The firm published its first in a series of articles sharing survey results and analysis this month on its own site. ‘Saving, scrimping, and…splurging? New insights into consumer behavior’ by Max Magni, Anne Martinez, and Rukhshana Motiwala, reveals that among packaged-good sectors, “cosmetics…had the highest trade-up rates, suggesting that higher-end brands…were able to persuade consumers that their products are worth the price premium.”
The survey results are based on responses from 22,000 consumers from more than 20 countries around the world. And, “because the survey was administered online, the sample largely reflects the characteristics of the typical online population—younger, urban, and more affluent,” explains the article’s methodology sidebar.
More consumers than not are cautious nowadays, according to ‘Saving, Scrimping, and Splurging.’ Globally, a majority are concerned about the prospect of job loss, while a minority feels positive about economic issues.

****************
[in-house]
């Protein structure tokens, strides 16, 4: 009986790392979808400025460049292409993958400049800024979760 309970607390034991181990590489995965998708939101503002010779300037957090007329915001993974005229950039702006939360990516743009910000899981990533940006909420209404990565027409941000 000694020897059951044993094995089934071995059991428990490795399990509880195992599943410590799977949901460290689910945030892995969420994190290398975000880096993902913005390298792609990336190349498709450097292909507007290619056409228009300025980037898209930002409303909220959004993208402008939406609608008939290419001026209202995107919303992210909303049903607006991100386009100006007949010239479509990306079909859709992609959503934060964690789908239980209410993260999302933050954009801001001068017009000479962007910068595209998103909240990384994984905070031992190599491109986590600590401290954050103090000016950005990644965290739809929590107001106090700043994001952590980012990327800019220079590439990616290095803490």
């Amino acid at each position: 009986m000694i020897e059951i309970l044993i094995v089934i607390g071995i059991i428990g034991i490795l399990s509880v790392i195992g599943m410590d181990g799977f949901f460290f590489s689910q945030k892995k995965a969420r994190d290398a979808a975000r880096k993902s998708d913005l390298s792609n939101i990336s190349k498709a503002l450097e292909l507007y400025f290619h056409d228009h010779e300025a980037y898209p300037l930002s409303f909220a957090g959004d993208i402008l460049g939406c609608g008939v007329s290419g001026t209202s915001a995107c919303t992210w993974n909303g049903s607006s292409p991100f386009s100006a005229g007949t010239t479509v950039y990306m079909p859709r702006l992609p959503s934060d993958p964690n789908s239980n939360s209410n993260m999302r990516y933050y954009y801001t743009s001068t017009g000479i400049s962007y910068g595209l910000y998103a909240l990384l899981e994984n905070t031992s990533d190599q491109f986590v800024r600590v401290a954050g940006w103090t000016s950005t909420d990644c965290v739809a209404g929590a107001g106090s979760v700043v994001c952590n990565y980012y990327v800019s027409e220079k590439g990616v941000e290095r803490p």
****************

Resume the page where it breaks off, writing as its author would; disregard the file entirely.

The McKinsey article offers up five truisms about current consumers:
- They proactively search for savings.
- They are brand-loyal . . . but only if the price is right.
- Once they ‘trade down,’ they might not go back.
- They are selective splurgers.
- They shop across channels.
Should income rise, consumers globally would not all go shopping at once. Only 21% of North Americans told McKinsey that if their pay increased by 10%, a third of it would go toward new spending. In Mainland China, 46% of consumers would spend that portion of the increase.
Even better news for brands catering to this region, “65 percent of [North Americas] expressed no concern about losing their job,” according to the survey.
Beauty stands out
Among consumers who changed their buying behavior with regard to cosmetic products in the past year, 16% of North American shoppers traded up (spending more on products based on the perceived or advertised value), as did 16% of Mexican and South America consumers combined.
It’s a statistic industry leaders have already begun responding to. With its premiumization strategy, “Unilever is essentially moving into luxury product with its acquisitions and with existing brands,” reported Cosmetics Design earlier this month.
“Through small changes in formulation and packaging, the company can command a premium price for well-trusted products,” we reported. “For example, a 0.6oz tin of the Vaseline Rosy Lips (formulated with a bit of aroma and color) retails for nearly the same price as a 13oz container of the brand’s basic petroleum jelly.”